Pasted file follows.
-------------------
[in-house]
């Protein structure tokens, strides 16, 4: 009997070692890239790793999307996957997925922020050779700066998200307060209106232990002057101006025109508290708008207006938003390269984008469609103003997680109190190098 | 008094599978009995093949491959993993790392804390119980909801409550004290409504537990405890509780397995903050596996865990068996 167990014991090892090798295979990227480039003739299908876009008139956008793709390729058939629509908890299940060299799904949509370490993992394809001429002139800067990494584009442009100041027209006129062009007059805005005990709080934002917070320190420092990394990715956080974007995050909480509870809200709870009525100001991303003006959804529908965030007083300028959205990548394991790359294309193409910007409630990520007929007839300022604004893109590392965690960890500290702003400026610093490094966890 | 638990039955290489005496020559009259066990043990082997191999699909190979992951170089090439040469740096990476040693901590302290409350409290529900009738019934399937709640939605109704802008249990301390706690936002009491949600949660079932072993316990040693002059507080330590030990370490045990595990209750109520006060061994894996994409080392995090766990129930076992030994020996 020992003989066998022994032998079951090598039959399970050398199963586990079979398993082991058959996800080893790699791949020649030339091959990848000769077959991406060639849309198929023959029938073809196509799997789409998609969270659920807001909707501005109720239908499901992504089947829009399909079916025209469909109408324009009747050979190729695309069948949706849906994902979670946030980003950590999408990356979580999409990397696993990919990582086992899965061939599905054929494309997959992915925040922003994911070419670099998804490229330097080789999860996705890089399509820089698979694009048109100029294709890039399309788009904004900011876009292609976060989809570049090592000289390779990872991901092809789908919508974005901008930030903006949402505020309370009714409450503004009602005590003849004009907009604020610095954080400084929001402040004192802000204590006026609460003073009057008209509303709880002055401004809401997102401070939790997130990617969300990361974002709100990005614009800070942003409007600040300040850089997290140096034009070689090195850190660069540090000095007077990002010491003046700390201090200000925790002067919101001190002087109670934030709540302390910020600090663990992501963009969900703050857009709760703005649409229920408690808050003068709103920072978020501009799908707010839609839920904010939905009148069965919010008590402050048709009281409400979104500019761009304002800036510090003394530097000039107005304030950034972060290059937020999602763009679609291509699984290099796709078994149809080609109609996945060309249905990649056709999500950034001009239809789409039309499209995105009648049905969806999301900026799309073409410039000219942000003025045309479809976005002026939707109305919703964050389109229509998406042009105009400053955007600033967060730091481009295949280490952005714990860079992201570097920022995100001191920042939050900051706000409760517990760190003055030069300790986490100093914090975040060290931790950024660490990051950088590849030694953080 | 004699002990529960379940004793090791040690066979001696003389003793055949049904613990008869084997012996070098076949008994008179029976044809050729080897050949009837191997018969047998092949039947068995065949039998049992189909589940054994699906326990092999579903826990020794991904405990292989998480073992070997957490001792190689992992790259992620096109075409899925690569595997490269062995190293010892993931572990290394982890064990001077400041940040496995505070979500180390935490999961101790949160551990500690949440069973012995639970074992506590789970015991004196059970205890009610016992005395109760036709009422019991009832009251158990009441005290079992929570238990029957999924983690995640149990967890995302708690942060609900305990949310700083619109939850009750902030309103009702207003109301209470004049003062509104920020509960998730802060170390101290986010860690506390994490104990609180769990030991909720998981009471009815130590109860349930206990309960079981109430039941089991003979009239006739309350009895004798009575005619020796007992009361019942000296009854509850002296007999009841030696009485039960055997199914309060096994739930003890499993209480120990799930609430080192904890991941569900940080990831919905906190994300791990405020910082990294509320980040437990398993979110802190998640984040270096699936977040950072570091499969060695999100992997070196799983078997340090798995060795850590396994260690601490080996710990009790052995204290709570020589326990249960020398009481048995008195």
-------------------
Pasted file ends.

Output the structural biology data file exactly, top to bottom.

[in-house]
């Protein structure tokens, strides 16, 4: 009997070692890239790793999307996957997925922020050779700066998200307060209106232990002057101006025109508290708008207006938003390269984008469609103003997680109190190098 | 008094599978009995093949491959993993790392804390119980909801409550004290409504537990405890509780397995903050596996865990068996 167990014991090892090798295979990227480039003739299908876009008139956008793709390729058939629509908890299940060299799904949509370490993992394809001429002139800067990494584009442009100041027209006129062009007059805005005990709080934002917070320190420092990394990715956080974007995050909480509870809200709870009525100001991303003006959804529908965030007083300028959205990548394991790359294309193409910007409630990520007929007839300022604004893109590392965690960890500290702003400026610093490094966890 | 638990039955290489005496020559009259066990043990082997191999699909190979992951170089090439040469740096990476040693901590302290409350409290529900009738019934399937709640939605109704802008249990301390706690936002009491949600949660079932072993316990040693002059507080330590030990370490045990595990209750109520006060061994894996994409080392995090766990129930076992030994020996 020992003989066998022994032998079951090598039959399970050398199963586990079979398993082991058959996800080893790699791949020649030339091959990848000769077959991406060639849309198929023959029938073809196509799997789409998609969270659920807001909707501005109720239908499901992504089947829009399909079916025209469909109408324009009747050979190729695309069948949706849906994902979670946030980003950590999408990356979580999409990397696993990919990582086992899965061939599905054929494309997959992915925040922003994911070419670099998804490229330097080789999860996705890089399509820089698979694009048109100029294709890039399309788009904004900011876009292609976060989809570049090592000289390779990872991901092809789908919508974005901008930030903006949402505020309370009714409450503004009602005590003849004009907009604020610095954080400084929001402040004192802000204590006026609460003073009057008209509303709880002055401004809401997102401070939790997130990617969300990361974002709100990005614009800070942003409007600040300040850089997290140096034009070689090195850190660069540090000095007077990002010491003046700390201090200000925790002067919101001190002087109670934030709540302390910020600090663990992501963009969900703050857009709760703005649409229920408690808050003068709103920072978020501009799908707010839609839920904010939905009148069965919010008590402050048709009281409400979104500019761009304002800036510090003394530097000039107005304030950034972060290059937020999602763009679609291509699984290099796709078994149809080609109609996945060309249905990649056709999500950034001009239809789409039309499209995105009648049905969806999301900026799309073409410039000219942000003025045309479809976005002026939707109305919703964050389109229509998406042009105009400053955007600033967060730091481009295949280490952005714990860079992201570097920022995100001191920042939050900051706000409760517990760190003055030069300790986490100093914090975040060290931790950024660490990051950088590849030694953080 | 004699002990529960379940004793090791040690066979001696003389003793055949049904613990008869084997012996070098076949008994008179029976044809050729080897050949009837191997018969047998092949039947068995065949039998049992189909589940054994699906326990092999579903826990020794991904405990292989998480073992070997957490001792190689992992790259992620096109075409899925690569595997490269062995190293010892993931572990290394982890064990001077400041940040496995505070979500180390935490999961101790949160551990500690949440069973012995639970074992506590789970015991004196059970205890009610016992005395109760036709009422019991009832009251158990009441005290079992929570238990029957999924983690995640149990967890995302708690942060609900305990949310700083619109939850009750902030309103009702207003109301209470004049003062509104920020509960998730802060170390101290986010860690506390994490104990609180769990030991909720998981009471009815130590109860349930206990309960079981109430039941089991003979009239006739309350009895004798009575005619020796007992009361019942000296009854509850002296007999009841030696009485039960055997199914309060096994739930003890499993209480120990799930609430080192904890991941569900940080990831919905906190994300791990405020910082990294509320980040437990398993979110802190998640984040270096699936977040950072570091499969060695999100992997070196799983078997340090798995060795850590396994260690601490080996710990009790052995204290709570020589326990249960020398009481048995008195």